Now more than ever, people are increasingly conscious of fast fashion brands – mass produced, affordable clothing, designed to be worn only a handful of times with detrimental effects on the environment. Made with cheap and unsustainable materials, not only do they have a short life, but they usually end up in a landfill.
While we tend to associate this with everyday clothing, athletic wear can be just as guilty of unsustainable production methods as trendy one-time outfits are. But activewear brand HAVAH is trying to change this by setting itself apart as an activewear brand with sustainability at the heart of their business. The brand, designed specifically for dancers, only uses water-based and chemical-free inks, which prevents the release of toxins into water supplies.
You’ve also probably never heard of a lifetime warranty for athletic apparel. HAVAH is the world’s first brand that provides this, which encourages clothes to be returned and recycled rather than discarded. We’re also all probably guilty of snipping out those itchy labels that are sewn into the seams of our athletic wear. But have you ever thought about what actually happens to them? Most people won’t recycle these labels, which are often made up of polyester – an unnecessary and unsustainable addition to our clothing. HAVAH decided to get rid of this and instead print the logo directly inside.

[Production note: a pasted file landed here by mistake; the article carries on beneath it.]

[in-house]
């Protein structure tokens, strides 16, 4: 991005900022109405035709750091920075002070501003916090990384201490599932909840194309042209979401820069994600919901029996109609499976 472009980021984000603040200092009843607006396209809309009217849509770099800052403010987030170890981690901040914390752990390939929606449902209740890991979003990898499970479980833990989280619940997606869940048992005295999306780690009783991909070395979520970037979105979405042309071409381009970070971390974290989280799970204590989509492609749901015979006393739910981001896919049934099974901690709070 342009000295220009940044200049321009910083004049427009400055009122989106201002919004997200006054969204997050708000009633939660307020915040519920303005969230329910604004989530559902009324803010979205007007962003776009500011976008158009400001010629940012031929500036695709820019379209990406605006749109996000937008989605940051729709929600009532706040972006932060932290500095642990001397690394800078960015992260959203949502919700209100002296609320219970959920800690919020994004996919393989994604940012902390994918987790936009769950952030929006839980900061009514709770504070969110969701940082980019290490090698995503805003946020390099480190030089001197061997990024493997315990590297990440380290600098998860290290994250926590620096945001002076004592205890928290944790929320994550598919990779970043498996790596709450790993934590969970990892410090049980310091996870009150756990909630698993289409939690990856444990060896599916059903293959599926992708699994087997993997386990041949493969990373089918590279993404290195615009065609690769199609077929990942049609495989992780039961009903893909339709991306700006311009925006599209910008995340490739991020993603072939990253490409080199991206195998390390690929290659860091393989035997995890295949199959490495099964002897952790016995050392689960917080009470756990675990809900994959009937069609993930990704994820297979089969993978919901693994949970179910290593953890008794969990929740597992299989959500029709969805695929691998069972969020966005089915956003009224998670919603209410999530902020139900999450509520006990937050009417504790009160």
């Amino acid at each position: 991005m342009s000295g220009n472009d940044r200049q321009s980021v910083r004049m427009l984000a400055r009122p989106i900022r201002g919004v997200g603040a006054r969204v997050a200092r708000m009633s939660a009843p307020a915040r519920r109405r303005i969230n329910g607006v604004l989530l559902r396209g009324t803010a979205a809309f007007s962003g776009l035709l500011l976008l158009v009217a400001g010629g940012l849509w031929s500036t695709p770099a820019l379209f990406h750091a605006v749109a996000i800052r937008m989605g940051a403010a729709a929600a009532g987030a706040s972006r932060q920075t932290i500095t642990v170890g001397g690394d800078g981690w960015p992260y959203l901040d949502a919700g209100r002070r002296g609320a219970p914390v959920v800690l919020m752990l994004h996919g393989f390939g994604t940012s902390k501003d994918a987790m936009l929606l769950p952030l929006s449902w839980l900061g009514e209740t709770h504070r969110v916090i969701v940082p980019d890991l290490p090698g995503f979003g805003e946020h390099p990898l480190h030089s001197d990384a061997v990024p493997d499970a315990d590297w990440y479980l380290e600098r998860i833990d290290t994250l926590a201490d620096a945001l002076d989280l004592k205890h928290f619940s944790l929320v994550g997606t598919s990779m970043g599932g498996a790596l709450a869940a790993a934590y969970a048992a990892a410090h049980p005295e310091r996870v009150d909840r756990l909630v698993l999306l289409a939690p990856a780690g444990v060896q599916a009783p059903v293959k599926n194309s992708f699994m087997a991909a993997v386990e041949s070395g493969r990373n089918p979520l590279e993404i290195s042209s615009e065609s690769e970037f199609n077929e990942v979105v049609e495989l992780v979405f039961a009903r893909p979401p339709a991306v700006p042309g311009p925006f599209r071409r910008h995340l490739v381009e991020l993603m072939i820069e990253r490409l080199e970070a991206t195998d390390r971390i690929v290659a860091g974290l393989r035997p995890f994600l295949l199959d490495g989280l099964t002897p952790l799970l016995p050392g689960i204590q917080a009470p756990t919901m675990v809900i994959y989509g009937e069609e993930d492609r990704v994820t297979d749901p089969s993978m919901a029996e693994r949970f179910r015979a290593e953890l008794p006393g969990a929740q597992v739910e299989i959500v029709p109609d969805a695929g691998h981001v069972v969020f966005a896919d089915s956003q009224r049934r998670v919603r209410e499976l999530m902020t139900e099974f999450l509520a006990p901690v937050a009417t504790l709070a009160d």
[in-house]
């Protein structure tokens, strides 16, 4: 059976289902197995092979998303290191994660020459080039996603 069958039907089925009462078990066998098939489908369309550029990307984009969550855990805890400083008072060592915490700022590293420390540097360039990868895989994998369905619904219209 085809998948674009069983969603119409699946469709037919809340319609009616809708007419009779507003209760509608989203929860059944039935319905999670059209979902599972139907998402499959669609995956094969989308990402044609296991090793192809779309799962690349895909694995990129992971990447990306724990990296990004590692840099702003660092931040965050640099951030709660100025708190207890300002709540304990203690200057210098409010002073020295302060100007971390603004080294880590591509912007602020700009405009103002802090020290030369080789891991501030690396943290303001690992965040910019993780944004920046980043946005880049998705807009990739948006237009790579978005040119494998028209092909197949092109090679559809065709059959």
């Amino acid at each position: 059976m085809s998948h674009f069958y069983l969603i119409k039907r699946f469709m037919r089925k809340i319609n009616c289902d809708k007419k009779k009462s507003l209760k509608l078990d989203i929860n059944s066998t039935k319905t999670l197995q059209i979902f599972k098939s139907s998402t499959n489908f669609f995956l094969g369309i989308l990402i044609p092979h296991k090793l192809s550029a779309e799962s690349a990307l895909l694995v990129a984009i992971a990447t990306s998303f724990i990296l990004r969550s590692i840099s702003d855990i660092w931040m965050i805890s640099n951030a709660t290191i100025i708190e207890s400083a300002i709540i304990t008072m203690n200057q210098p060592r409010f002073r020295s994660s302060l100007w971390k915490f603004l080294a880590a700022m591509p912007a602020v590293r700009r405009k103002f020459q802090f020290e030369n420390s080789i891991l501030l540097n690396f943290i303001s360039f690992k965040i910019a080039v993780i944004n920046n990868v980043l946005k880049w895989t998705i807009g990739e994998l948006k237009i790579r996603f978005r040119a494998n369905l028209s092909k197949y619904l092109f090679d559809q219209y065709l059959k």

The brand also promotes fair labor rights, with everything being handmade to order in Europe and North America. 92 million tons of textiles go to waste each year, but unlike retail giants, HAVAH doesn’t produce in bulk, only using what is needed. HAVAH’s carbon footprint is also much lower than big brands because they eliminate the need to move bulk orders around the world.
The lightbulb moment for the brand’s creator Dharmesh was after he watched the documentary “The True Cost”, which shows people around the world who make clothes for fast fashion brands. After witnessing the suffering of people who make the world’s cheapest clothing, he made it his mission to create sustainable clothing that would challenge the world’s biggest brands. “My focus changed from making money through Facebook ads to making a better world through sustainable fashion,” he says. Their personal alternative to fast fashion trends are their very own “sustainable fast trends” – three new trends added to the collection every month.
While the brand is suitable for other activities like yoga, dancers, in particular, will reap the benefits of the stretchy materials. “Forget diamonds,” Dharmesh says. “HAVAH is a girl’s best friend.” It’s not good enough anymore for new brands to launch businesses without sustainability in mind. HAVAH is leading a new revolution of sustainable activewear.